I love it when "barefoot season" starts again in early spring. Even though it's still cold out, it feels wonderful to be able to wander around through the sand and mud without any shoes. At the end of the day, though, it can be tough to scrub off that mud and grime... that's why I developed these super convenient single-use foot scrubs with anti-fungal sagebrush, refreshing mint, and healing tea tree oil. You can take the celebration of "barefoot day" even further by creating a little foot-awakening ritual with a friend too, which can be a somber or silly way to show care for one another and mark the first day of "barefoot season." The recipe for these cubes and the ritual that accompanies it can be found on my blog (link in profile.) .
So, I have this PO Box - mostly it’s just a convenient location to put as a business return address. Any way you slice it, though, I don’t check it unless I know I have a package or a return to pick up - and a couple of weeks ago I swung by to do just that.
As I pulled out the box I knew would be there, a tiny cascade of pink sheets fluttered out as well. Notices that I had had another package to pick up, the first a month old. And the most recent, from the week before? It was emblazoned with two of the most terrifying words I’ve ever read in a post office:
Now of course, just to complicate things, all of this happened when the post office wasn’t open - so I had no one to ask. I went home, heart beating fast, and figured out what I could on my own. It was a package that had been shipped halfway around the world in March. It had bounced around in customs for awhile before, unexplainably, being sent back to me. And after all that time, I hadn’t heard from my customer either, which only added to the worry.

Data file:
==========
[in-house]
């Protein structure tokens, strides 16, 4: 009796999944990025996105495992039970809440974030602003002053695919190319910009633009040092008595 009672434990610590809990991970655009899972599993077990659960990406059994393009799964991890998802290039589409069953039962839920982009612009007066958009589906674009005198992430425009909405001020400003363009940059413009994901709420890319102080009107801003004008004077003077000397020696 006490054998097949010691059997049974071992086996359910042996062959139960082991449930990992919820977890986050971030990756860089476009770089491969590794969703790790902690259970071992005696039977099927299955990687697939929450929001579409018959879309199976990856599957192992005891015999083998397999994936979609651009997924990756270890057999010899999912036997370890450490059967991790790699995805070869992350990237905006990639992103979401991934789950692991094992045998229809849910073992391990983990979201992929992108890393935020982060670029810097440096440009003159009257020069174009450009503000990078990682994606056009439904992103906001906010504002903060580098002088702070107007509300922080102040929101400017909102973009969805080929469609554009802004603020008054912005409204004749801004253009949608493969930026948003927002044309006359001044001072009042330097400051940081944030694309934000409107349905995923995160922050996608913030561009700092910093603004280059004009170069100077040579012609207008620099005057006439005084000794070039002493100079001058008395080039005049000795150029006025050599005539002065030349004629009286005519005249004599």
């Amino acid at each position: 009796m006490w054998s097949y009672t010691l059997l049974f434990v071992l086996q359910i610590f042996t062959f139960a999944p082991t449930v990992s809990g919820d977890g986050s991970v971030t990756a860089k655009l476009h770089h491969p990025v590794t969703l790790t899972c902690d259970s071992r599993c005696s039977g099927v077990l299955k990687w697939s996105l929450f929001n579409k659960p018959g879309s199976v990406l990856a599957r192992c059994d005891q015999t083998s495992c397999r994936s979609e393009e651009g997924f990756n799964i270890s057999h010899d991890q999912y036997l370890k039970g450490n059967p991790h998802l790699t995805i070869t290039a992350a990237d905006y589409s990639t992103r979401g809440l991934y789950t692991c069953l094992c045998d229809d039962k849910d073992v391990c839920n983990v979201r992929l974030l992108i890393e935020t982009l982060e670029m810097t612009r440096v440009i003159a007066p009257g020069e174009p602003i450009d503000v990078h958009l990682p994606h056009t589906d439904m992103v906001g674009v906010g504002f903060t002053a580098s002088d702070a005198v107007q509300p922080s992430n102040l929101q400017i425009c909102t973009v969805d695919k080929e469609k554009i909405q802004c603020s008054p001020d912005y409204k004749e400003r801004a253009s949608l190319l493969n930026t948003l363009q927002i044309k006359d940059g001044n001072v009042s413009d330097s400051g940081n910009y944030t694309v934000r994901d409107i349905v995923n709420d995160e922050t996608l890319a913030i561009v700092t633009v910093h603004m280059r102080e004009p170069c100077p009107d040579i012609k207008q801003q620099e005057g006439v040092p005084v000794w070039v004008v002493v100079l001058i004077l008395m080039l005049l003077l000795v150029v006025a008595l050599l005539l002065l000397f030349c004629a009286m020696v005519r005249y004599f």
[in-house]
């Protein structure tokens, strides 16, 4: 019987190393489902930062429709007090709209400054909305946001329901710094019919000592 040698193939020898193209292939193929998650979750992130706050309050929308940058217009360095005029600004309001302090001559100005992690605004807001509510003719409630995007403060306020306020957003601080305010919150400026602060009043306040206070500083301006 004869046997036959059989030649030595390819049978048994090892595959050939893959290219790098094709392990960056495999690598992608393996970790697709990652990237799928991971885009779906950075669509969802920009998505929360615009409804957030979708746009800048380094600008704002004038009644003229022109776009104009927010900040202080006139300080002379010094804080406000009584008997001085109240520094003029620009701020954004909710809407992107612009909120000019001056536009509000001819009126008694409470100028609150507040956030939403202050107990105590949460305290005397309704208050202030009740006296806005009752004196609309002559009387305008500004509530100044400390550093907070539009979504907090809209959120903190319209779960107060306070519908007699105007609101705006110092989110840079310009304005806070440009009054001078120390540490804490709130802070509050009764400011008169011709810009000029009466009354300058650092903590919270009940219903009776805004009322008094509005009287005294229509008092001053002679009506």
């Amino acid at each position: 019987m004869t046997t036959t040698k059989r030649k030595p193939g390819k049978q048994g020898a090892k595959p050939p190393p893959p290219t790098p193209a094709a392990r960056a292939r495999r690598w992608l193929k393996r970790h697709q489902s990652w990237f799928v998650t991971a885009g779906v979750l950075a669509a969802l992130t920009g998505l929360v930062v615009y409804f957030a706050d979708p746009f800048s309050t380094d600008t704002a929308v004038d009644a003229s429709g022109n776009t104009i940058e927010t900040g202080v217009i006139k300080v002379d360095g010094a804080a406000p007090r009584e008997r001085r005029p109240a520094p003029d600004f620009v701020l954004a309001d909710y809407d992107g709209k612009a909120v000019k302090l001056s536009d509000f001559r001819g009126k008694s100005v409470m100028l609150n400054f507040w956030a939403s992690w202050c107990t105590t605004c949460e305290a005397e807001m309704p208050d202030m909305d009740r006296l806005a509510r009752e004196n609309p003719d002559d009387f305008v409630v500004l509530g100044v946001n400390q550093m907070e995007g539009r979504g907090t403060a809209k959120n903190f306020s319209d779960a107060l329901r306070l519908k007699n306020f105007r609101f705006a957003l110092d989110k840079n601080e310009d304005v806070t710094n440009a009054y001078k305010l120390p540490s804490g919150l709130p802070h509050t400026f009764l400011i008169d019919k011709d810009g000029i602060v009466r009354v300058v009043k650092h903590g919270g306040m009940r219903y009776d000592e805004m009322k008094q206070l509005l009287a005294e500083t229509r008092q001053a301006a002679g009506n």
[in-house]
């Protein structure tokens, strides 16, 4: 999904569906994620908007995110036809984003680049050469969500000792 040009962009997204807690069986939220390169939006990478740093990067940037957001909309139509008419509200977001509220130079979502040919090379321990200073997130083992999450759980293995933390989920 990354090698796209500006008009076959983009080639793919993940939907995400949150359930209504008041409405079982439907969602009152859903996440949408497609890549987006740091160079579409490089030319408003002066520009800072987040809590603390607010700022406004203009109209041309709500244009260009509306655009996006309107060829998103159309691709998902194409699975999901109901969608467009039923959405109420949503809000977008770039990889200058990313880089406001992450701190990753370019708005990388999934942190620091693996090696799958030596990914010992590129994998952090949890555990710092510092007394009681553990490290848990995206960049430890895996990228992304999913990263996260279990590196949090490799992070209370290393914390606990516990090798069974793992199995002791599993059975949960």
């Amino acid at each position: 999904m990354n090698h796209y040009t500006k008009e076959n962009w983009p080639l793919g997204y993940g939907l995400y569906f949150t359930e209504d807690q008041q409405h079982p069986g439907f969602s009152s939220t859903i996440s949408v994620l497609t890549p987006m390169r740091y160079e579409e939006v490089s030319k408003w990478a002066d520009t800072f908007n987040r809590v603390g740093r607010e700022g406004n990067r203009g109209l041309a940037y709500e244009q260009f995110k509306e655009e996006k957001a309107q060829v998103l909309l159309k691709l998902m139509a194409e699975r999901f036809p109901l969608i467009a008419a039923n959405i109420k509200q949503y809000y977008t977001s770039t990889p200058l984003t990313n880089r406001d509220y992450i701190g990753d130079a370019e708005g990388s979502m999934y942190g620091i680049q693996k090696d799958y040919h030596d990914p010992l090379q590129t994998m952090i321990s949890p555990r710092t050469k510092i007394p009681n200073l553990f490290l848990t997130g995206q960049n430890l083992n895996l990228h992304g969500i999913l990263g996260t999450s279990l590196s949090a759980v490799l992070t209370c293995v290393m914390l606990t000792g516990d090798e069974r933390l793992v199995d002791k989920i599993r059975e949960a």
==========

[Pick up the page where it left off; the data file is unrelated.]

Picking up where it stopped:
The next day I went in to talk to an actual person about tracking down the package. The minute the lady behind the counter saw my “Dead Mail” notice, she gave me THAT face - the one that said she had bad news to tell. See, dead mail is where mail goes to…die. As she explained it, there’s a giant warehouse in Atlanta filled with unclaimed mail and finding packages that are sent there? Almost impossible.
I stood there trying not to visibly shake, making bargains with the universe to let my customer be ok and to help me save my artwork - and it worked. Somehow, my box was found hidden in the back. I heard from my customer (she is ok and on the mend). It could have gone so many ways…but it all turned out ok. Thank goodness!
In the end, the jewelry stayed with me - two necklaces, pulled from that battered box and held close for a minute after their long journey. I relisted them on the website a couple of days ago and one has already found a home, but this necklace - the Sage necklace - she’s still looking. So if you missed her the first time, maybe this was all meant to be. You can find her in the shop now (just follow the link in my bio!).
One thing I just downright love is being smacked in the face by a delightful coincidence! ✨
Less than a week ago I revisited the art of print making by carving a cicada out of linoleum. Nothing in particular made me choose a cicada other than their beauty and they seemed like a fun and manageable shape to carve. In anticipation of a trip this week to northern New Mexico with @mark0yolo I decided to print my linocut onto a shirt to wear during our travels. Little did I know that just a few days later I’d have the pleasure of meeting my very first live cicadas in the land of enchantment! 🌶
After crossing the state line into New Mexico we pulled over to stretch our legs and were immediately greeted by a sonorous soundscape emanating from the sea of sagebrush. A little poking around revealed a thriving population of these gorgeous mountain cicadas, Okanagana bella. 🧡
I’m just in awe, what could possibly be the chances of such a serendipitous occurrence?!
Just did the math: I drove over 2,500 miles in 7 days. This was Day 2. Day 7 looked more like 🤪😭😴
One of my great loves of this trip was the continued resurgence of sagebrush. In Nevada it was one of the only plants we saw. It’s absence was a clear indication that we had crossed the state line into Idaho, a state that met us with the white blooms of potatoes and the short stalks of young corn.
But then, there it was. In Idaho, Montana, eastern Washington, eastern Oregon. The last view I had of it before delirium, darkness, and perhaps, finally, its absence took over was in the highlands surrounding Mt Shasta. I’ve known our own coastal artemisia here in Santa Cruz for some time, but I am happy to now know its high desert cousin.